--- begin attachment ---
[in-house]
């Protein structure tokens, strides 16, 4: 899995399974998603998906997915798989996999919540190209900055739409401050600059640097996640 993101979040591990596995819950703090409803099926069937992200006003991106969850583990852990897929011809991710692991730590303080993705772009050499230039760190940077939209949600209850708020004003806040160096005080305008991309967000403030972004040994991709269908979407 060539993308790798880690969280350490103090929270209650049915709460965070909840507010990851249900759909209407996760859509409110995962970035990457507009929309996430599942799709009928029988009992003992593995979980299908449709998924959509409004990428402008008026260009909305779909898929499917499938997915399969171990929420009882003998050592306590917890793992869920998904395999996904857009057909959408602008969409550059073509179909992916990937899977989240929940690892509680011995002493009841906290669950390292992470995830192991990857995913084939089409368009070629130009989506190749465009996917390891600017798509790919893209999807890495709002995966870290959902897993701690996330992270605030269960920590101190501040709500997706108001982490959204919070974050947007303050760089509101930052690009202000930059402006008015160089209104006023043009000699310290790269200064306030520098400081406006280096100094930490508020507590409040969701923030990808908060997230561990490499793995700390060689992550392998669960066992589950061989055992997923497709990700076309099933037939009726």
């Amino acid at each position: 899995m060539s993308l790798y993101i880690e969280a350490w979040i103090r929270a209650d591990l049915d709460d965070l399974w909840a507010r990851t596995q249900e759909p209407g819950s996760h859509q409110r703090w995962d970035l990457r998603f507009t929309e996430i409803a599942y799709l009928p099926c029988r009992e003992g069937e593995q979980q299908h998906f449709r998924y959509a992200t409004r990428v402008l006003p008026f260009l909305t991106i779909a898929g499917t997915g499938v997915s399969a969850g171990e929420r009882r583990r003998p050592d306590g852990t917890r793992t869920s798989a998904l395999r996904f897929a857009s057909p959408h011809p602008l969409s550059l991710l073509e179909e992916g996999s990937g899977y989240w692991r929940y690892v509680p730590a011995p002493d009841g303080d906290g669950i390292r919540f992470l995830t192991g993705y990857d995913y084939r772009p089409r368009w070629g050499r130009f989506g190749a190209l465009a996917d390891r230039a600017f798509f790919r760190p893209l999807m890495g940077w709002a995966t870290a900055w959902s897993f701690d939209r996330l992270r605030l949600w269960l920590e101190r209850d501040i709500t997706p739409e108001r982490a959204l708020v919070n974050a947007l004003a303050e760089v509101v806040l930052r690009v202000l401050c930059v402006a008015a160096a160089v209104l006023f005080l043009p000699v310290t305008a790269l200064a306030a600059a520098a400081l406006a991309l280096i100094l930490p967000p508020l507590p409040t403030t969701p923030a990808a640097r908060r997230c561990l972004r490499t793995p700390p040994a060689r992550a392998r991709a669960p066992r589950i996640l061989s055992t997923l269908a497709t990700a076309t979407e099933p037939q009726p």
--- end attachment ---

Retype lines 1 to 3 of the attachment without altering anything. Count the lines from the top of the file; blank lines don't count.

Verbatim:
[in-house]
């Protein structure tokens, strides 16, 4: 899995399974998603998906997915798989996999919540190209900055739409401050600059640097996640 993101979040591990596995819950703090409803099926069937992200006003991106969850583990852990897929011809991710692991730590303080993705772009050499230039760190940077939209949600209850708020004003806040160096005080305008991309967000403030972004040994991709269908979407 060539993308790798880690969280350490103090929270209650049915709460965070909840507010990851249900759909209407996760859509409110995962970035990457507009929309996430599942799709009928029988009992003992593995979980299908449709998924959509409004990428402008008026260009909305779909898929499917499938997915399969171990929420009882003998050592306590917890793992869920998904395999996904857009057909959408602008969409550059073509179909992916990937899977989240929940690892509680011995002493009841906290669950390292992470995830192991990857995913084939089409368009070629130009989506190749465009996917390891600017798509790919893209999807890495709002995966870290959902897993701690996330992270605030269960920590101190501040709500997706108001982490959204919070974050947007303050760089509101930052690009202000930059402006008015160089209104006023043009000699310290790269200064306030520098400081406006280096100094930490508020507590409040969701923030990808908060997230561990490499793995700390060689992550392998669960066992589950061989055992997923497709990700076309099933037939009726």
């Amino acid at each position: 899995m060539s993308l790798y993101i880690e969280a350490w979040i103090r929270a209650d591990l049915d709460d965070l399974w909840a507010r990851t596995q249900e759909p209407g819950s996760h859509q409110r703090w995962d970035l990457r998603f507009t929309e996430i409803a599942y799709l009928p099926c029988r009992e003992g069937e593995q979980q299908h998906f449709r998924y959509a992200t409004r990428v402008l006003p008026f260009l909305t991106i779909a898929g499917t997915g499938v997915s399969a969850g171990e929420r009882r583990r003998p050592d306590g852990t917890r793992t869920s798989a998904l395999r996904f897929a857009s057909p959408h011809p602008l969409s550059l991710l073509e179909e992916g996999s990937g899977y989240w692991r929940y690892v509680p730590a011995p002493d009841g303080d906290g669950i390292r919540f992470l995830t192991g993705y990857d995913y084939r772009p089409r368009w070629g050499r130009f989506g190749a190209l465009a996917d390891r230039a600017f798509f790919r760190p893209l999807m890495g940077w709002a995966t870290a900055w959902s897993f701690d939209r996330l992270r605030l949600w269960l920590e101190r209850d501040i709500t997706p739409e108001r982490a959204l708020v919070n974050a947007l004003a303050e760089v509101v806040l930052r690009v202000l401050c930059v402006a008015a160096a160089v209104l006023f005080l043009p000699v310290t305008a790269l200064a306030a600059a520098a400081l406006a991309l280096i100094l930490p967000p508020l507590p409040t403030t969701p923030a990808a640097r908060r997230c561990l972004r490499t793995p700390p040994a060689r992550a392998r991709a669960p066992r589950i996640l061989s055992t997923l269908a497709t990700a076309t979407e099933p037939q009726p």